Friday, April 20, 2012

Op Ed in La Tercera

Here is a link to my article today in La Tercera. It's in Spanish, but then of course it would be. The English version (a bit longer, because when JP and I translated it we also had to shorten it by about 30%):

If Treated Like Adults, People Act Like Adults
Michael Munger, Department of Economics, and Political Science
Duke University

In the movie "Minority Report," a government agency becomes convinced it can see the future. Using telepathically gifted super-humans, the state tracks down "criminals" who have done nothing wrong.

On March 9, the Chilean government implemented a "zero tolerance" policy on alcohol consumption for drivers. This policy throws a shadow of dread into every restaurant meal, private party, or after-work party. But most of those who will be afraid, and even many of those who will be arrested, will have done nothing wrong.

Why does the government believe it can see crimes before they happen? To be sure, drinking too much and driving is a terribly irresponsible act, because of slowed reaction times and dramatically increased accident risks, both for the driver and everyone in his path.

The problem is that there are two very different approaches to regulation. Ex ante rules guess at future harms, while ex post rules punish actual harms, real crimes.
Ex ante rules are for children. We require that they come straight home after school, that they not drive, that they not drink, that they go to bed on time. We don't let children handle expensive china in shops. Ex ante rules prevent harms that might occur, even if we are not sure what those harms might be.
But rules made for children infantilize adults. We punish adults when they actually do something wrong. Adults have no curfew, are able to drive cars, and are responsible for getting themselves to work on time. Adults are allowed to pick up expensive china in shops.
 Of course, if you drop the china and it breaks, you must pay for it. Knowing this in advance is sufficient to cause an adult to behave responsibly. In fact, that's what "responsibility" means: acting carefully, avoiding risky actions, and take responsibility if you are careless. If the state treats us like children, we act like children. But being treated like an adult makes you act like an adult, because you have achieved a position of trust in society.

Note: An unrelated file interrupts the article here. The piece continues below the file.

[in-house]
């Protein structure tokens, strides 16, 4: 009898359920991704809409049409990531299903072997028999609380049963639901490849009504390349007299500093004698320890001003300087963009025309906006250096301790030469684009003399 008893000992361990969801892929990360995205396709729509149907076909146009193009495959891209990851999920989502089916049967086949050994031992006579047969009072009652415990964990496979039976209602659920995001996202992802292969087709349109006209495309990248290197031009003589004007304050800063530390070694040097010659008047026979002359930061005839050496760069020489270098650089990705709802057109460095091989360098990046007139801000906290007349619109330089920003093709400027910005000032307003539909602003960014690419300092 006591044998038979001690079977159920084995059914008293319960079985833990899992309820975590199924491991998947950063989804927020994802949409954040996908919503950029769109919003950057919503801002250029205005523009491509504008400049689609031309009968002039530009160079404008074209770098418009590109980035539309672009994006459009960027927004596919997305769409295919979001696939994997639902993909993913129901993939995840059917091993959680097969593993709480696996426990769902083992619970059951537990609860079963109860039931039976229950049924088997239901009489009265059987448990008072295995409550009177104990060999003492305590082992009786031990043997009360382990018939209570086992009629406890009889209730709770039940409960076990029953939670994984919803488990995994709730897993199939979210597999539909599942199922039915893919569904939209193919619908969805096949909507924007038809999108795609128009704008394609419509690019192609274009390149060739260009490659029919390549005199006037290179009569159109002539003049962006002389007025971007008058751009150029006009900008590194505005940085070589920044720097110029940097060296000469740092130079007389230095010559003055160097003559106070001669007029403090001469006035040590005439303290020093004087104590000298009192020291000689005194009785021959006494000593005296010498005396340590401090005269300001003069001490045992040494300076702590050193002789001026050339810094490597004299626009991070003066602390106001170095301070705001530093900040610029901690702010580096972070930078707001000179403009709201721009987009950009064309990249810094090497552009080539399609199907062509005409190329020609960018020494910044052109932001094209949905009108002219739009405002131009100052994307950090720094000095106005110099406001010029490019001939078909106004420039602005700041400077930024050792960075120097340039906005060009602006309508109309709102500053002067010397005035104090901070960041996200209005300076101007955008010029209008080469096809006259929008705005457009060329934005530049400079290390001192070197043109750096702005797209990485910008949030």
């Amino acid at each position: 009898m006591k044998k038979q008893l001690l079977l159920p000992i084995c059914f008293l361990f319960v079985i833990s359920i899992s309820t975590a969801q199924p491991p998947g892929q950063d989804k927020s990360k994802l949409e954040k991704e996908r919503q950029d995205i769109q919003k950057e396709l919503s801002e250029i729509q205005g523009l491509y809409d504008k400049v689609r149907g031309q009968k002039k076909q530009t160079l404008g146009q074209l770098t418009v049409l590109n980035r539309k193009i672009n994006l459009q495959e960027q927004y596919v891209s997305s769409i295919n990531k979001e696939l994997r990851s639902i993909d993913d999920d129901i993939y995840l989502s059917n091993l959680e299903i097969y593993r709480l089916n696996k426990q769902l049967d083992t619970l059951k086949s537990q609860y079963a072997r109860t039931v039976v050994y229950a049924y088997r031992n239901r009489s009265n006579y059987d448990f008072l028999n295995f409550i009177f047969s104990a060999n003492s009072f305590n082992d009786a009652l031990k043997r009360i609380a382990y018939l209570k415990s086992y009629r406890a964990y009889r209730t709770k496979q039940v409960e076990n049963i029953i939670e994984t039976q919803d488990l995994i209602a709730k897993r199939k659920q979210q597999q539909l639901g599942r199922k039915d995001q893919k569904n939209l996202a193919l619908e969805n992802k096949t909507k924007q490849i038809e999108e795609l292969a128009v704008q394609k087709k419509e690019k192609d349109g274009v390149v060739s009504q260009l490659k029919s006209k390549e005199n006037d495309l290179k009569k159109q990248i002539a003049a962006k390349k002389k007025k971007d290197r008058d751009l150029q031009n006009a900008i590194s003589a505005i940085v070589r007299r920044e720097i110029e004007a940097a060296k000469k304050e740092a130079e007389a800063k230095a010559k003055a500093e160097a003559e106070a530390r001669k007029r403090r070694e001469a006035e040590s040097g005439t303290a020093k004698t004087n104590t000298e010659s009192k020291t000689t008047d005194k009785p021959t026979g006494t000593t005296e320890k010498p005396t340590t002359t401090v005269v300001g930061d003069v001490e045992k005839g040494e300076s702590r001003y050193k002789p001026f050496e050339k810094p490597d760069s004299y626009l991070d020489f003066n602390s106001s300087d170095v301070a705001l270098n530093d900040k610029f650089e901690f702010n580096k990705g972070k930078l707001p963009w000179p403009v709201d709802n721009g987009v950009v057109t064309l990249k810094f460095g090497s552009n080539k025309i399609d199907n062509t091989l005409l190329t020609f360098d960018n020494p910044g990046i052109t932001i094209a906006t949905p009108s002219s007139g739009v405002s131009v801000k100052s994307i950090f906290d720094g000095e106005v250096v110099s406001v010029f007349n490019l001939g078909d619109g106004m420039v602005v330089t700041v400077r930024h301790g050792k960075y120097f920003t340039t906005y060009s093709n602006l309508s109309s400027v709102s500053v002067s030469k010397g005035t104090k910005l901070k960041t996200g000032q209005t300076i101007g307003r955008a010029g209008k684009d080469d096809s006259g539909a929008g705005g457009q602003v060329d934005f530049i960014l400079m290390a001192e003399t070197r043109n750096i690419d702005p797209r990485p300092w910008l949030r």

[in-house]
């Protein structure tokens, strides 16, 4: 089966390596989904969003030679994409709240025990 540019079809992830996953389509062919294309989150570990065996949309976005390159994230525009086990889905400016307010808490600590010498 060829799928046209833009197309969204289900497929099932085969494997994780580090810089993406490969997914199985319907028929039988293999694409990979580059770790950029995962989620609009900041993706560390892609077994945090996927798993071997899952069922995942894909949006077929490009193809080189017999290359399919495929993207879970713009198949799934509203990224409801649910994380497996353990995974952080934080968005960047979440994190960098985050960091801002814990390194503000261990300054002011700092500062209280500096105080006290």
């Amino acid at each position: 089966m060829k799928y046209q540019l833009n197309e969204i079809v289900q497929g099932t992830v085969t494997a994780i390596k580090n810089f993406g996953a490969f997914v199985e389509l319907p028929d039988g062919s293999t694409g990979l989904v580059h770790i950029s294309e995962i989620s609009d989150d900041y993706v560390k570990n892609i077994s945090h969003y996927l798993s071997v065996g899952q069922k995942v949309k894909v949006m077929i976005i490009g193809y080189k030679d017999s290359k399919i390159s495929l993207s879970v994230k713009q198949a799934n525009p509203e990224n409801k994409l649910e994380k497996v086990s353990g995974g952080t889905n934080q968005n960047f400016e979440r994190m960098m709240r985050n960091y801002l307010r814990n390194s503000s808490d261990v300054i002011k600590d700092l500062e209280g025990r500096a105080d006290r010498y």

The zero tolerance law infantilizes adults. Instead of being responsible for making their own choices, Chile has impose an ex ante restriction on all drinking. The problem is that each person is different, and we all know it. There is no inherent problem, or harm, caused by driving after having consumed a small amount of alcohol. The problem is impairment: you should not drive if you are impaired, because you place yourself and others at risk of injury or death.
Impairment could be caused by lack of sleep, by a strong decongestant, or by an amount of alcohol larger than that person can tolerate. This amount of alcohol differs sharply by person, and no government agent can use telepathic abilities to predict what that limit might be.

The zero tolerance law punishes a guess of a risk of harm, at an absurdly low threshold. Any adult whose driving is actually impaired by .3 grams of alcohol per liter of blood (less than 1 drink, for most people) will likely never drink and drive. Most of us are not impaired in any measurable way by any amount of alcohol less than two drinks, or perhaps even three, in the course of a two hour dinner or party.
 Proponents of zero tolerance object that the rate of drunk driving should be reduced as much as possible. There are two problems with that argument. The first is that the ability to make choices, as an adult, to enjoy a cocktail, a beer, or some wine in a social setting has a value, also. The idea that we can, or should, eliminate all risks in a modern society is a childish fantasy, the sort of thing parents impose on infants.
The second problem is that this "Minority Report" approach gets it wrong. Most serious drunk driving accidents are the result of repeat offenders, not a lawyer who had 2 glasses of white wine at a gathering after work. Zero tolerance is a theatrical event, not a real safety measure. Politicians and police are making a show of how much they care about our welfare, and protecting us from ourselves.
All they are really doing is acting like nannies. Treated as adults, people are capable of acting like adults. Zero tolerance is a bad policy, and should be repealed.

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